We are very pleased to see the Welsh Government publish this important report today accepting the recommendations of the Roads Review Panel which we supported. We thank them and Dr Lyn Sloman for their evident commitment to transforming the way we will move around Wales.  

Commitments for future generations 

Our letter to the First Minister in October 2022 called on decision makers for transport in Welsh Government to place the climate emergency, our net zero carbon targets and the well-being of Wales front and centre of their recommendations. We welcome that the Welsh Government’s commitments announced today reflect the points we raised.   

We set out three priorities that should underpin decisions for all road schemes, both now and in the future:  

  • The need to tackle climate change and meet the net zero targets: 17% of Welsh emissions are from transport with half of those coming from cars. The stark reality is that unless we significantly reduce our transport emissions, we are not going to reach our net zero targets, 
  • The need to improve well-being and address the cost of living: We must reduce costs for mobility and move away from expensive car ownership; we need to break down the barriers that prevent people from finding decent work and getting to work every day; to reach their place of study, caring or play; or to keep in touch with members of their family and wider support network, 
  • The need to foster economic resilience and strengthen cohesive communities: road schemes have been shown to have little to no effect on local economies and we must stop cutting off communities from each other and their local high streets.  

We are pleased to see that today’s commitment by Welsh Government also follows the advice of the Roads Review Panel which resonates strongly with these priorities and is reflected in the new ‘tests’ to be imposed on new road schemes. We support the Panel’s conclusion that any new schemes, should not increase road capacity, vehicle speed or emissions or adversely affect ecologically valuable sites. 

We are similarly reassured that for the schemes going ahead, the new conditions will be applied and that any alternative approaches which had previously been suggested during their Stage 1 WelTAG process will be revisited. 

It means that new schemes should only proceed on the basis that they improve safety or adapt to climate change, and are developed in a way that maximises the opportunity for modal shift to sustainable modes of transport.  


Transport fit for the well-being of Wales 

Whilst mobility is an important part of people’s lives, we must remember that 20% of people do not have access to a car in Wales. Our current transport system is based on outdated approaches to transport and is not fit for future generations.  

It’s right to move away from investing in new roads to investing in active travel and public transport. Not only will this help reduce our carbon emissions but will also bring benefits for people’s health and create a more equal Wales by prioritising investment for people who need it most, often those who can’t afford to buy cars. Truly sustainable transport solutions have to meet the needs of a much more diverse range of people.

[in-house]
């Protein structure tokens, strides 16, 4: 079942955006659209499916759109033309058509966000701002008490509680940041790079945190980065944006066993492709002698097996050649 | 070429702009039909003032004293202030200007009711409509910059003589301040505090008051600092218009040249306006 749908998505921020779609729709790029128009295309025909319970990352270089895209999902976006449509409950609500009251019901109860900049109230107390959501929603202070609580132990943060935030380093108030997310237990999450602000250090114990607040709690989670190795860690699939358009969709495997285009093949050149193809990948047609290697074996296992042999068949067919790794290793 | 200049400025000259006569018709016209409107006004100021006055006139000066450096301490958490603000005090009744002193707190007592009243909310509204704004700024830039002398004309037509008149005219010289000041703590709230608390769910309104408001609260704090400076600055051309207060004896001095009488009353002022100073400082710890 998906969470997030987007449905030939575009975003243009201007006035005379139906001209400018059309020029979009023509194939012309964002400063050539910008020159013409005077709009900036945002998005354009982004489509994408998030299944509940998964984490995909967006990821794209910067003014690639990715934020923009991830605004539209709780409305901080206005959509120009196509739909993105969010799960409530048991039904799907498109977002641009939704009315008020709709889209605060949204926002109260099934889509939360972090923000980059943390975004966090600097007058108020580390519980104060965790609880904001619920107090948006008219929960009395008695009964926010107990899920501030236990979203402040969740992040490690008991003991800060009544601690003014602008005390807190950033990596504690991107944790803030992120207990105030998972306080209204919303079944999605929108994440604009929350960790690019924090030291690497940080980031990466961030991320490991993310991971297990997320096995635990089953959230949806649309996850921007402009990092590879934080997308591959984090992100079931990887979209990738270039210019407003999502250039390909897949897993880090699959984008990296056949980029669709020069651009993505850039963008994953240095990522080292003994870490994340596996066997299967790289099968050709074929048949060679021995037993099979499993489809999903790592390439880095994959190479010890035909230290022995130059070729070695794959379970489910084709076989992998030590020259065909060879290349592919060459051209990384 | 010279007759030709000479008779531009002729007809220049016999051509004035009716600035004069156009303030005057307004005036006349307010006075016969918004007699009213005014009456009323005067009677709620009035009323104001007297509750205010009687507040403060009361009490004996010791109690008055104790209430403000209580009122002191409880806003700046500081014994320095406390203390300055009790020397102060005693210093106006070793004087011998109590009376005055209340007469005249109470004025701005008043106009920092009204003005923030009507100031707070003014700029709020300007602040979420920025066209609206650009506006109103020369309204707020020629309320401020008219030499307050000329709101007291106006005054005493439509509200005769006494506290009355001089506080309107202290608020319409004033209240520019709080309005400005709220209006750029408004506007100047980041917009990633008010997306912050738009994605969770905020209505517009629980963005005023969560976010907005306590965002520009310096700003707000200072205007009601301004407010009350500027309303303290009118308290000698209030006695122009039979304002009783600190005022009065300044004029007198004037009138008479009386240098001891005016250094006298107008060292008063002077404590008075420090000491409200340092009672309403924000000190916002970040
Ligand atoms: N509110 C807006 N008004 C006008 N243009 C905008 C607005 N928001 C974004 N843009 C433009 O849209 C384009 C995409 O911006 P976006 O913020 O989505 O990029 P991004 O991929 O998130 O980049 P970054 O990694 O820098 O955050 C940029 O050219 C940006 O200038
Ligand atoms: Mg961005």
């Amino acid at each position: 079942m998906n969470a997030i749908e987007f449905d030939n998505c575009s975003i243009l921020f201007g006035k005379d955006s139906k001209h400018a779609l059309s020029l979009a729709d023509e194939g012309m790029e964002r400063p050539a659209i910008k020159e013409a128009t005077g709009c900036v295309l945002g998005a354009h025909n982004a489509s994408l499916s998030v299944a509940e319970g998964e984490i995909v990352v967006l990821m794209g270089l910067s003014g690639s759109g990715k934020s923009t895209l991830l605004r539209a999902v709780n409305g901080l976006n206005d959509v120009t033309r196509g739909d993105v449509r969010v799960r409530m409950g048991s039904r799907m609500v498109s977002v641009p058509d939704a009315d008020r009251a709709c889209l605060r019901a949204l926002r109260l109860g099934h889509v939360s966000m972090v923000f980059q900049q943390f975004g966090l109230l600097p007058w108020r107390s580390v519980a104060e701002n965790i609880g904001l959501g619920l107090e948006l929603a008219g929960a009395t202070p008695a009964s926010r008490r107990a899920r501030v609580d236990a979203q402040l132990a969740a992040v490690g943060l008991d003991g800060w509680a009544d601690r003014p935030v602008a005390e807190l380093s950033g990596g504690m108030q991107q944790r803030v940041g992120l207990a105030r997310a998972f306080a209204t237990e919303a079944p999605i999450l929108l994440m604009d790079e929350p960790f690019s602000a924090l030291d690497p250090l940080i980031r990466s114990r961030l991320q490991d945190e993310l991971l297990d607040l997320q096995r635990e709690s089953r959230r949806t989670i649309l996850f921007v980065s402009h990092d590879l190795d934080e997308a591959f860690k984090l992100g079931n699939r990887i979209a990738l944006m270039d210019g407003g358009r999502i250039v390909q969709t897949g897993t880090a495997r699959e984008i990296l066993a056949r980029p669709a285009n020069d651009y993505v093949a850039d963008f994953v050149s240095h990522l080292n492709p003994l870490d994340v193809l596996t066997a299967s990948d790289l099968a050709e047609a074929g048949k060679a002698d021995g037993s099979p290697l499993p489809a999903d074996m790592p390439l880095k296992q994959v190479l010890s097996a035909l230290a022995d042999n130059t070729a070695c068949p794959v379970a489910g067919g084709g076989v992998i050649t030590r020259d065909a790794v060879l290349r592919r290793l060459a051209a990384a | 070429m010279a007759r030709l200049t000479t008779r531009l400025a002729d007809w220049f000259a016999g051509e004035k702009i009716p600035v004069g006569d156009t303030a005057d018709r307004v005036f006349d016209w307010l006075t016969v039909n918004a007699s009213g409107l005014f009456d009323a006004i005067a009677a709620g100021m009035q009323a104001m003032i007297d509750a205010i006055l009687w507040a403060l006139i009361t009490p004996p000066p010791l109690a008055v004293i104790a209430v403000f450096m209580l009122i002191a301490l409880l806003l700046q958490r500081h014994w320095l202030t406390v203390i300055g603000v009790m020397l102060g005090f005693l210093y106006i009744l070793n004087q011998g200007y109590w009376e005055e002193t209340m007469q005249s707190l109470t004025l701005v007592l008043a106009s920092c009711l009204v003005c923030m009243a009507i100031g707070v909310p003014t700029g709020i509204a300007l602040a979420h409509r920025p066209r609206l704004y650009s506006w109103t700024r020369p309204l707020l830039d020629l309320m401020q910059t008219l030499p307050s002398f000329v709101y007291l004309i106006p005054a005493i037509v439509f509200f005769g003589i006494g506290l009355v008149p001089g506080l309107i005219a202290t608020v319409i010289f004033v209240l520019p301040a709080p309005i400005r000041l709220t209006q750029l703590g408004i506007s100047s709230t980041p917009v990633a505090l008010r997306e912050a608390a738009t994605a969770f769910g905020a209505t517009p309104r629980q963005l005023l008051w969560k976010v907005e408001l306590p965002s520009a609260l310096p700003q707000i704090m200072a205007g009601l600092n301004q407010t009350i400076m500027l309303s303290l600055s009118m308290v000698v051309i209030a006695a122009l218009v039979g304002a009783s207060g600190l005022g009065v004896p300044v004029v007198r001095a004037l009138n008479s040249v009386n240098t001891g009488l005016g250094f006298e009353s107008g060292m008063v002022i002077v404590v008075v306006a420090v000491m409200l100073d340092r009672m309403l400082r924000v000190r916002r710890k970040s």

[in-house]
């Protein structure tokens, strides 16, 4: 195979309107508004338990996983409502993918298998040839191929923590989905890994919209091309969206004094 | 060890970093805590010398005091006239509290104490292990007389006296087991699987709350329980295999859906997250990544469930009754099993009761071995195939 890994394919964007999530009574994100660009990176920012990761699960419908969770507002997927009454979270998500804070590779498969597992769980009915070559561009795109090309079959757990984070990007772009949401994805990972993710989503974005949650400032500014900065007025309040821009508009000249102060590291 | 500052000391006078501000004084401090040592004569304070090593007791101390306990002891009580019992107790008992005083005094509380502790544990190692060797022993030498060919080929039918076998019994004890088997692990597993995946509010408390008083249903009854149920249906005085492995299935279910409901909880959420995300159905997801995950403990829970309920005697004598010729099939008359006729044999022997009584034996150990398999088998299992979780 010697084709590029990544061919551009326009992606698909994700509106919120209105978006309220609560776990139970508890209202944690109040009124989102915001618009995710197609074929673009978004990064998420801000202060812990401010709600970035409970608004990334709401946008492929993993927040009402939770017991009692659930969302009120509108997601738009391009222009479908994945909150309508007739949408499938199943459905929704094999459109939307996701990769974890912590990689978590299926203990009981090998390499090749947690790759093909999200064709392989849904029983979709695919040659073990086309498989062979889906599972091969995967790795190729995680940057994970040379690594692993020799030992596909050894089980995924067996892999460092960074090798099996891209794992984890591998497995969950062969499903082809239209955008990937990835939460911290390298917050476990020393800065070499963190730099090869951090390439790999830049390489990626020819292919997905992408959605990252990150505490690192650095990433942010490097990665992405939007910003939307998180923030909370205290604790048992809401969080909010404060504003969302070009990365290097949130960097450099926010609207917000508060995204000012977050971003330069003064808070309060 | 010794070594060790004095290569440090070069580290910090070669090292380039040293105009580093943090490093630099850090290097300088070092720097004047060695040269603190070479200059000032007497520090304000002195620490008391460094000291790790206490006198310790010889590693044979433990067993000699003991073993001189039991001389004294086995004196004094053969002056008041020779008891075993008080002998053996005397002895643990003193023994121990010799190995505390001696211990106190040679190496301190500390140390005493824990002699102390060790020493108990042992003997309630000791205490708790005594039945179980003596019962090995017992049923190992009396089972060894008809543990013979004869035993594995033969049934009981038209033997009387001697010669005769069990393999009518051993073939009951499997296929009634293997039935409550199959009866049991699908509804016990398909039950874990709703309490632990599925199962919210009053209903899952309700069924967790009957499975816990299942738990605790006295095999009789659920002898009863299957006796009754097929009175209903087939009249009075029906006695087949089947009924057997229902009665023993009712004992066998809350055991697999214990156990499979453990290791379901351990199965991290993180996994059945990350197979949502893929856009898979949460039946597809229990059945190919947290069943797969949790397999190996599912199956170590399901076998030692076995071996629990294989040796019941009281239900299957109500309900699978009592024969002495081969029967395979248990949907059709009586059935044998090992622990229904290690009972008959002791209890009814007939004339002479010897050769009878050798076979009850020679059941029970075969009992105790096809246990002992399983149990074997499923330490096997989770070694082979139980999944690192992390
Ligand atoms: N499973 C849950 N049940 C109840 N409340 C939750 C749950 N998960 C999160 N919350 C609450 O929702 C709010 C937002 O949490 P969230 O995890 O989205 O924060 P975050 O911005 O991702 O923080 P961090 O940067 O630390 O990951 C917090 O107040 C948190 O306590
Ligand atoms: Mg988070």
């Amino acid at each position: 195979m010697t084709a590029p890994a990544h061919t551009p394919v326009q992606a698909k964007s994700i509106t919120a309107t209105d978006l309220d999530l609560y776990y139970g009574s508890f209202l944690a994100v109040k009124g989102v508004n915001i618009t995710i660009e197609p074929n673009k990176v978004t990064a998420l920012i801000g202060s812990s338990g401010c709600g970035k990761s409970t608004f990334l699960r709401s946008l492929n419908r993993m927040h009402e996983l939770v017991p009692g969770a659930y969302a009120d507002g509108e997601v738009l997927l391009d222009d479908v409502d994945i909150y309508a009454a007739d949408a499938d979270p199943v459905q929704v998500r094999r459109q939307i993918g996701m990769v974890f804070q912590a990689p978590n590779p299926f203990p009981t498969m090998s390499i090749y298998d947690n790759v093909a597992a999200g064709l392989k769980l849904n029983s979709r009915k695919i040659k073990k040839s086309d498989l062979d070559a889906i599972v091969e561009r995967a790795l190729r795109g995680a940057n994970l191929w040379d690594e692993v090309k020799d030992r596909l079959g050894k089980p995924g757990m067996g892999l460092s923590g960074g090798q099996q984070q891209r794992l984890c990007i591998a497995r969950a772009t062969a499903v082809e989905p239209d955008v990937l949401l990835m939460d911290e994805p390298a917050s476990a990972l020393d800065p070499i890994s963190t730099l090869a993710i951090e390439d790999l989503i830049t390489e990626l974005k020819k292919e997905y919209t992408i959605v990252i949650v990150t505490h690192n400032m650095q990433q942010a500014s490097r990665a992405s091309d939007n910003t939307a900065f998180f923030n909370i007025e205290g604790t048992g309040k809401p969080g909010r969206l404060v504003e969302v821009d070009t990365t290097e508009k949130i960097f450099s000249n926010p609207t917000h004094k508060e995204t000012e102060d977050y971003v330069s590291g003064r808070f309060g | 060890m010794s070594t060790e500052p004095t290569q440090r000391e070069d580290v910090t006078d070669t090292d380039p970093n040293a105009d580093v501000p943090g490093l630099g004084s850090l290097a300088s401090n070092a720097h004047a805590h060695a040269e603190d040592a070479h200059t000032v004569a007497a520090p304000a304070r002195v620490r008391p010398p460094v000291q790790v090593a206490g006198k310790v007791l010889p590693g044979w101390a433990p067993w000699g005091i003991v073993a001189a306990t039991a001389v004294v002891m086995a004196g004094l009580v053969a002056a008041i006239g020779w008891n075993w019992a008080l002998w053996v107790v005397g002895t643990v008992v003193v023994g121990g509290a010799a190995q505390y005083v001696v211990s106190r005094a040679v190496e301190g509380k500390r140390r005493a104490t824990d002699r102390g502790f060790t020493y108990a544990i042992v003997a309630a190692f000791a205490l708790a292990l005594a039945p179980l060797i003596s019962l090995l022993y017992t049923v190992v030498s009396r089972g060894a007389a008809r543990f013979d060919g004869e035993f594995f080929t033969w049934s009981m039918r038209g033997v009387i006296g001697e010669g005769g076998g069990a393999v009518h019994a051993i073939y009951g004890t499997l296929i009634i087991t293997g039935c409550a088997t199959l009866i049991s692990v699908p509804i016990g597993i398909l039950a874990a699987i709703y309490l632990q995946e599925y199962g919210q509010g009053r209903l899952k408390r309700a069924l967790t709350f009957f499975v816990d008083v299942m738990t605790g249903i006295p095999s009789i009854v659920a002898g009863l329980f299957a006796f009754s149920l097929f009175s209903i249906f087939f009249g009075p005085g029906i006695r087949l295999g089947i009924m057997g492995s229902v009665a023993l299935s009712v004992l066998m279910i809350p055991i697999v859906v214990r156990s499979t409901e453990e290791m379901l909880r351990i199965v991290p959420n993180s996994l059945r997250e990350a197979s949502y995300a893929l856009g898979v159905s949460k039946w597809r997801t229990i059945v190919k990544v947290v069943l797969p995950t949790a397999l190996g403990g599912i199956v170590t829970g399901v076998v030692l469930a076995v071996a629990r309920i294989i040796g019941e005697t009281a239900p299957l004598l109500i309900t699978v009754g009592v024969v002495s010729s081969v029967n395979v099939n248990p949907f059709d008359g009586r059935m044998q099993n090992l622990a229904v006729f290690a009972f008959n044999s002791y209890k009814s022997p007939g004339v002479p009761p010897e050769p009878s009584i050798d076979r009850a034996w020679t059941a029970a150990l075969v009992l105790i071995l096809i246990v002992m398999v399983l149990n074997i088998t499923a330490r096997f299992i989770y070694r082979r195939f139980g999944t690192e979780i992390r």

The car and the cost of living 

We must acknowledge that the current cost of living crisis exacerbates many of the economic pressure people in Wales are feeling.  Many of us are locked into an expensive reliance on cars which could be alleviated by investment in public transport networks which are more integrated, innovative and affordable.  

Around 57% of people surveyed by the RAC said that they would be willing to use their cars less if the quality of public transport improved. Behaviour change must begin with changing behaviour at the top level of decision-making. We need to see more investment in this. 


Alternative benefits – Economic resilience and cohesive communities  

Recent reviews of the actual economic impacts of road investment bring into question the scale of such benefit.  A study by What Works Centre for Local Economic Growth examined 2,300 studies of transport projects in OECD countries and the UK. Of those, only 17 had robust effects on the local economy.  

Road infrastructure which cuts through the community reduces social connections and increases our reliance on taking the car whenever we need to pop to the shop. Communities which are low in traffic on the other hand are seeing a return to thriving high streets. 

Providing people with a choice of affordable, sustainable transport choices will help improve air quality, our healthy life expectancy, reduce the gap between areas of high and low deprivation, improve economies and create cohesive communities. 


Rhiannon Hardiman, Change Maker (Nature, Climate Change and Decarbonisation) at the Office of the Future Generations Commissioner, said: 

“The Welsh Government’s proposals are a good step in the right direction and demonstrate the political commitment and leadership future generations need. They recognise that road building by default is an outdated response founded on a bias towards cars which is not founded in good economic, environmental or social sense.  

It’s heartening to see politicians in Wales reject the status quo of addressing congestion through building more roads.”


We urgently need transport decisions to reflect the climate emergency, help us meet our legal obligations and targets as set out in the Environment (Wales) Act 2016 and Net Zero Wales. These decisions must also help us achieve the national well-being goals set out in the Well-being of Future Generations (Wales) Act 2015. 

Once more Wales is leading the way, implementing real transformational change for the way we move now and in the future. This is not an easy decision, but it is what future generations need.